The Laundry List and Its Legacy

“The Laundry List,” formulated by Tony A. in the late 20th century, delineates the typical traits seen in those raised by alcoholic caregivers. This document, together with “The Problem,” has been foundational in the ACoA recovery movement, offering both understanding and a path to healing for those grappling with the impacts of an alcoholic upbringing. (4) (5)

Dr. Janet G. Woititz’s contributions further expanded the understanding of adult children of alcoholics. Her pioneering work discerned patterns in the behaviors of ACoAs, laying the groundwork for numerous follow-up studies and therapeutic interventions tailored to this group. (6)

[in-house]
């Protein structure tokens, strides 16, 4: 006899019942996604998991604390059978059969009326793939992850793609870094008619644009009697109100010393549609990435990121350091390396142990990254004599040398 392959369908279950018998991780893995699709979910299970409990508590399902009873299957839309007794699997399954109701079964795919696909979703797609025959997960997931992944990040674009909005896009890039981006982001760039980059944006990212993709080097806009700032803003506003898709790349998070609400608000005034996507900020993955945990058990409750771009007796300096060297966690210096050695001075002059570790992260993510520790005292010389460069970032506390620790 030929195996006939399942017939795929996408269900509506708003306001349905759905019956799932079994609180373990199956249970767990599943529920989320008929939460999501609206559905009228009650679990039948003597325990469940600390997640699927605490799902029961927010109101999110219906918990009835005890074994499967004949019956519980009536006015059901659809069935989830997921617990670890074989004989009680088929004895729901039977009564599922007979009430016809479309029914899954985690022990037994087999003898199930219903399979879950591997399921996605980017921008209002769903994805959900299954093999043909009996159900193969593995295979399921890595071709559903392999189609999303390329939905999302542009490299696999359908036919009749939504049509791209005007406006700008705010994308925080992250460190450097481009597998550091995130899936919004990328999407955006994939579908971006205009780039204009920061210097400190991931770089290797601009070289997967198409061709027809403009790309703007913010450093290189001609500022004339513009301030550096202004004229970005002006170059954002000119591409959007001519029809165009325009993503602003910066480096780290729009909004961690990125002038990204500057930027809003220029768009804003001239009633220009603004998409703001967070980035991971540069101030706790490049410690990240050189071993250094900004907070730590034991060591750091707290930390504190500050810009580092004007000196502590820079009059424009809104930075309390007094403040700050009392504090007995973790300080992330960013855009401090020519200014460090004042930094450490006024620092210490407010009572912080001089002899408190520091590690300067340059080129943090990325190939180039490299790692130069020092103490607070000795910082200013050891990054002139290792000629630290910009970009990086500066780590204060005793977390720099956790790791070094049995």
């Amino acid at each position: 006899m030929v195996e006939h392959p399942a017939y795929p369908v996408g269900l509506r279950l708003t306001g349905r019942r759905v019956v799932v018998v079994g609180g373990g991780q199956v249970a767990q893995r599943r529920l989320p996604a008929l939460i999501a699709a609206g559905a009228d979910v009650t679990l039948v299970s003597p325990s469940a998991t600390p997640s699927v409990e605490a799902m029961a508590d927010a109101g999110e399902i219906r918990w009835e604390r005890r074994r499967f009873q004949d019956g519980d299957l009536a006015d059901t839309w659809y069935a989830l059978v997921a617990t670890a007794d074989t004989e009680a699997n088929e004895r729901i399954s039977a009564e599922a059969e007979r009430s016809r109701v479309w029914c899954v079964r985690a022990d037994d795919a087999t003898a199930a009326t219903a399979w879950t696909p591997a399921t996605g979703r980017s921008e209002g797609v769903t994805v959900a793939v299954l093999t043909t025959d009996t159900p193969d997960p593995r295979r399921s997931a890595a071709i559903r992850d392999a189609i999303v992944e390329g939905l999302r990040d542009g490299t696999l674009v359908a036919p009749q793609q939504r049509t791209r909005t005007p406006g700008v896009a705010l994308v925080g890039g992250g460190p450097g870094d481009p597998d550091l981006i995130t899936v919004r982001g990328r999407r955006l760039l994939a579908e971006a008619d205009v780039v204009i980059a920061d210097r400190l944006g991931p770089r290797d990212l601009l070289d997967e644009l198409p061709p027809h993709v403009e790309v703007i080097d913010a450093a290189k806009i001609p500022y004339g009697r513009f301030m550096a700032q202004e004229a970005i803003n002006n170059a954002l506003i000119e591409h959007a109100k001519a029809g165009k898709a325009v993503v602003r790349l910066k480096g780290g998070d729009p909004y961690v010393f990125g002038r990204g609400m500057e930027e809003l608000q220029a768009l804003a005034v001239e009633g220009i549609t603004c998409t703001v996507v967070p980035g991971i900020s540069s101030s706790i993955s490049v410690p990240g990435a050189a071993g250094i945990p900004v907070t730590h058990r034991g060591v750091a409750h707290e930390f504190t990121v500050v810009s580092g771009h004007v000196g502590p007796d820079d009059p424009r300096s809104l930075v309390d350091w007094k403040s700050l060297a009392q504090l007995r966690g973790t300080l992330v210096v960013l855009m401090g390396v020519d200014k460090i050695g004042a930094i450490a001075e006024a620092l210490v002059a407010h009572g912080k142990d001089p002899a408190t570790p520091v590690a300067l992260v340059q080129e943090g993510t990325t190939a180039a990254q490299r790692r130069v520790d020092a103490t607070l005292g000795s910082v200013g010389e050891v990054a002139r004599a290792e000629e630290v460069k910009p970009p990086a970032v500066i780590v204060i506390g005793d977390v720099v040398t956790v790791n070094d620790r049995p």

The Emergence of Subtypes

The endeavor to classify adult children of alcoholics represents a recognition of their diverse experiences and coping mechanisms in the face of similar adversities.

Among the classifications that have emerged:

  • The traditional roles like The Family Hero, Scapegoat, Lost Child, and Mascot, illustrate the personas children might adopt within their dysfunctional families. (7)
  • Additional classifications like Angry/Externalizing and Hyperconscientious/High-functioning highlight the broad spectrum of adaptive behaviors in response to an alcoholic environment. (3)

Acknowledging these subtypes provides more than a scholarly understanding; it offers a window into the intricate and varied experiences of those who’ve grown up under the influence of parental alcoholism.